Indexed on: 10 Jul '14Published on: 10 Jul '14Published in: African Archaeological Review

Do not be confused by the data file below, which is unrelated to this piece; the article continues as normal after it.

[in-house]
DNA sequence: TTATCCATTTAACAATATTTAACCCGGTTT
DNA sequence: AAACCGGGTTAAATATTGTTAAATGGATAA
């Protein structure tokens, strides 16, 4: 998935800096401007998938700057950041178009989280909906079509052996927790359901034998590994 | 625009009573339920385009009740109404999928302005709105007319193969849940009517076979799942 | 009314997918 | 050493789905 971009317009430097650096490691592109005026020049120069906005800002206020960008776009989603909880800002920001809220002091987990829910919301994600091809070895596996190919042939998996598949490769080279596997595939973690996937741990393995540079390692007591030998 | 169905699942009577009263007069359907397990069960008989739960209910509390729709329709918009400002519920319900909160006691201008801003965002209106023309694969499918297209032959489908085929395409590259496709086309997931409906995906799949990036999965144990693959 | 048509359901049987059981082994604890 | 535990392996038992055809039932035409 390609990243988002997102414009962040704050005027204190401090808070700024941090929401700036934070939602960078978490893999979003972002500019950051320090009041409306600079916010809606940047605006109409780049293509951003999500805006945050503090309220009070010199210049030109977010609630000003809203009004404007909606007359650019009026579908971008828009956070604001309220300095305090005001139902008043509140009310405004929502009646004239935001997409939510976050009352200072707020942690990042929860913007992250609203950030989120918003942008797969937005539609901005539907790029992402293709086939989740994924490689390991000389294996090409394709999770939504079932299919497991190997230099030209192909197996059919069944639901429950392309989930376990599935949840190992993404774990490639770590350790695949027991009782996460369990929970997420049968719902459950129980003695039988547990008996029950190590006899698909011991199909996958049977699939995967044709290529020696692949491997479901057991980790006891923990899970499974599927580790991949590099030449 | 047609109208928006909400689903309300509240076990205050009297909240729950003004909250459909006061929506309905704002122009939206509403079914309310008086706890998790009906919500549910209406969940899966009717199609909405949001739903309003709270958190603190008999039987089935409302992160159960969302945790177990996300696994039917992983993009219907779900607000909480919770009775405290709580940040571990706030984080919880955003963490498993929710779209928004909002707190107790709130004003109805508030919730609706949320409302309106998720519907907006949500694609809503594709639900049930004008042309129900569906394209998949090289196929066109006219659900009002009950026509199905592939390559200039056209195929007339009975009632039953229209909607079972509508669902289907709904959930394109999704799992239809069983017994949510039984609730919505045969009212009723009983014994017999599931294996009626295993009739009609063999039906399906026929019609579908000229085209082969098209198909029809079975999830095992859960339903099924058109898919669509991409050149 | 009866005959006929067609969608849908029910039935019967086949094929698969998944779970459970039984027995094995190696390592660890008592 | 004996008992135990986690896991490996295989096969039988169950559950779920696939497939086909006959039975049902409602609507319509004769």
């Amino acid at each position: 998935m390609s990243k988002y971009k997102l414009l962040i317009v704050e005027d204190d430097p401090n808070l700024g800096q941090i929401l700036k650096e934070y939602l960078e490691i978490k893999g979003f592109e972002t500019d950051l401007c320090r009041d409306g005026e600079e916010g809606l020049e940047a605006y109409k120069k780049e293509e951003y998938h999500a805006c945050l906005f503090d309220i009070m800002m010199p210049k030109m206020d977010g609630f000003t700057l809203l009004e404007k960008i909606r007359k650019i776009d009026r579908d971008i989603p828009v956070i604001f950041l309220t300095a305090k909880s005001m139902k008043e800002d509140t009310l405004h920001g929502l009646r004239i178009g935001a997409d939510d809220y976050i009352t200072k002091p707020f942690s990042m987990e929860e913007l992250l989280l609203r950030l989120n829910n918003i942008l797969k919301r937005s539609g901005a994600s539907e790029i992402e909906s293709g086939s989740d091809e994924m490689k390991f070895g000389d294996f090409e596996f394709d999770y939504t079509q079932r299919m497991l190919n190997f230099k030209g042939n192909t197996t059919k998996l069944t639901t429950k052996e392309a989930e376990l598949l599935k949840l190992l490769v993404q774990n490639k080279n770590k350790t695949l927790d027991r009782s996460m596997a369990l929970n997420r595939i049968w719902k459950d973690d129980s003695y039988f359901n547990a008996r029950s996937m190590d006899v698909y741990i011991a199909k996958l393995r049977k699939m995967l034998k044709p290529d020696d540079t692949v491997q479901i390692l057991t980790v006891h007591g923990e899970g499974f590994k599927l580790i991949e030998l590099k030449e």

This paper proposes a broad chronological framework for the engravings of the Wadi al-Hayat that is based on environmental parameters rather than stylistic observations. During the Holocene, the climate of the central Sahara changed from savanna to desert. This environmental background informed the experience of the engravers and underpinned the weathering of rock surfaces. To establish a link between images and climatic sequence, 2,466 individual animal engravings were analyzed with regard to the depicted species, patina and the location of the panel in relation to the dated shorelines of the al-Hayat palaeolake. Based on their patina, engravings are grouped into a broad, four-stage chronological sequence. The chronological relevance of this framework is tested in three different ways. The dates and sequence of the introduction of domestic animals match their depiction across the four engraving groups. The habitats of the depicted wild animals reflect a dramatic change from savanna to desert that is consistent with climatic records and the physical process of the patina formation. In addition, Early and Middle Pastoral engravings are shown to be in locations that correspond to the high lake levels of the African Humid period. Late Pastoral and Garamantian engravings are also recorded in areas that only became accessible once the palaeolake had dried up. Although the proposed methodology cannot provide precise dates for individual engravings, it can be used to establish a broad chronological framework that allows us to place the rock art within its archaeological context.